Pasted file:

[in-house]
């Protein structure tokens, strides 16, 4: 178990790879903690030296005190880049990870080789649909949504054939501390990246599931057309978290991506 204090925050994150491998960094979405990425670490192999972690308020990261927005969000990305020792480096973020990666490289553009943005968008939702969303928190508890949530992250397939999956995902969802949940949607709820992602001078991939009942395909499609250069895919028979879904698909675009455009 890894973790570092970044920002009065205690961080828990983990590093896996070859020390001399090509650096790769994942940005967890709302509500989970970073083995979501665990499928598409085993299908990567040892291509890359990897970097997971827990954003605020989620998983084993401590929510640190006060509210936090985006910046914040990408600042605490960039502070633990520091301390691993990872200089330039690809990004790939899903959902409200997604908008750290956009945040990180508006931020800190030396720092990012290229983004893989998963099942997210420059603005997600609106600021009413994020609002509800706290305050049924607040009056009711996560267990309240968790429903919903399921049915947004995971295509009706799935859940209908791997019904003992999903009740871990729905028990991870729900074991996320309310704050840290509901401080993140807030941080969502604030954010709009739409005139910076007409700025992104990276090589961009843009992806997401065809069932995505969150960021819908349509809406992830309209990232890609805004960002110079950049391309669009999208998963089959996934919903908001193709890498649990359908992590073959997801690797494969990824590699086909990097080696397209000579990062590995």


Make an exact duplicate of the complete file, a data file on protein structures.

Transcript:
[in-house]
């Protein structure tokens, strides 16, 4: 178990790879903690030296005190880049990870080789649909949504054939501390990246599931057309978290991506 204090925050994150491998960094979405990425670490192999972690308020990261927005969000990305020792480096973020990666490289553009943005968008939702969303928190508890949530992250397939999956995902969802949940949607709820992602001078991939009942395909499609250069895919028979879904698909675009455009 890894973790570092970044920002009065205690961080828990983990590093896996070859020390001399090509650096790769994942940005967890709302509500989970970073083995979501665990499928598409085993299908990567040892291509890359990897970097997971827990954003605020989620998983084993401590929510640190006060509210936090985006910046914040990408600042605490960039502070633990520091301390691993990872200089330039690809990004790939899903959902409200997604908008750290956009945040990180508006931020800190030396720092990012290229983004893989998963099942997210420059603005997600609106600021009413994020609002509800706290305050049924607040009056009711996560267990309240968790429903919903399921049915947004995971295509009706799935859940209908791997019904003992999903009740871990729905028990991870729900074991996320309310704050840290509901401080993140807030941080969502604030954010709009739409005139910076007409700025992104990276090589961009843009992806997401065809069932995505969150960021819908349509809406992830309209990232890609805004960002110079950049391309669009999208998963089959996934919903908001193709890498649990359908992590073959997801690797494969990824590699086909990097080696397209000579990062590995």